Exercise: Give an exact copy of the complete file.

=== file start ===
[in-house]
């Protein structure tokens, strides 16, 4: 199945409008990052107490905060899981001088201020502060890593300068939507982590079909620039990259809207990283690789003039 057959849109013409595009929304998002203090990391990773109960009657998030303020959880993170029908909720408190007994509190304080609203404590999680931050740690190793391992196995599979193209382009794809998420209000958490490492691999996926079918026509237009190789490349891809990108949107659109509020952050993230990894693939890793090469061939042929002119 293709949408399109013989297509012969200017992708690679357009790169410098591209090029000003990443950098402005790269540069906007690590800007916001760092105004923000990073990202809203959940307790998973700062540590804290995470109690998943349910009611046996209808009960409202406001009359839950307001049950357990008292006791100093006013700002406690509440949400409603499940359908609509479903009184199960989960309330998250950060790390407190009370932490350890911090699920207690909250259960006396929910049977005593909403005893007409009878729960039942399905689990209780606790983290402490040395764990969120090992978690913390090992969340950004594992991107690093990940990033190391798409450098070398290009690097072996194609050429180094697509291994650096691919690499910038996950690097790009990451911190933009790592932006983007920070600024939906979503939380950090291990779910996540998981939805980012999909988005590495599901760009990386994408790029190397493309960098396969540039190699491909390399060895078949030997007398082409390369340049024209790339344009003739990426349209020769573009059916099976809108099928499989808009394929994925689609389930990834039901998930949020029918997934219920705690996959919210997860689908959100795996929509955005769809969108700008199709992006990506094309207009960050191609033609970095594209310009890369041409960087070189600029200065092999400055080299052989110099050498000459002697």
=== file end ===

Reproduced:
[in-house]
């Protein structure tokens, strides 16, 4: 199945409008990052107490905060899981001088201020502060890593300068939507982590079909620039990259809207990283690789003039 057959849109013409595009929304998002203090990391990773109960009657998030303020959880993170029908909720408190007994509190304080609203404590999680931050740690190793391992196995599979193209382009794809998420209000958490490492691999996926079918026509237009190789490349891809990108949107659109509020952050993230990894693939890793090469061939042929002119 293709949408399109013989297509012969200017992708690679357009790169410098591209090029000003990443950098402005790269540069906007690590800007916001760092105004923000990073990202809203959940307790998973700062540590804290995470109690998943349910009611046996209808009960409202406001009359839950307001049950357990008292006791100093006013700002406690509440949400409603499940359908609509479903009184199960989960309330998250950060790390407190009370932490350890911090699920207690909250259960006396929910049977005593909403005893007409009878729960039942399905689990209780606790983290402490040395764990969120090992978690913390090992969340950004594992991107690093990940990033190391798409450098070398290009690097072996194609050429180094697509291994650096691919690499910038996950690097790009990451911190933009790592932006983007920070600024939906979503939380950090291990779910996540998981939805980012999909988005590495599901760009990386994408790029190397493309960098396969540039190699491909390399060895078949030997007398082409390369340049024209790339344009003739990426349209020769573009059916099976809108099928499989808009394929994925689609389930990834039901998930949020029918997934219920705690996959919210997860689908959100795996929509955005769809969108700008199709992006990506094309207009960050191609033609970095594209310009890369041409960087070189600029200065092999400055080299052989110099050498000459002697």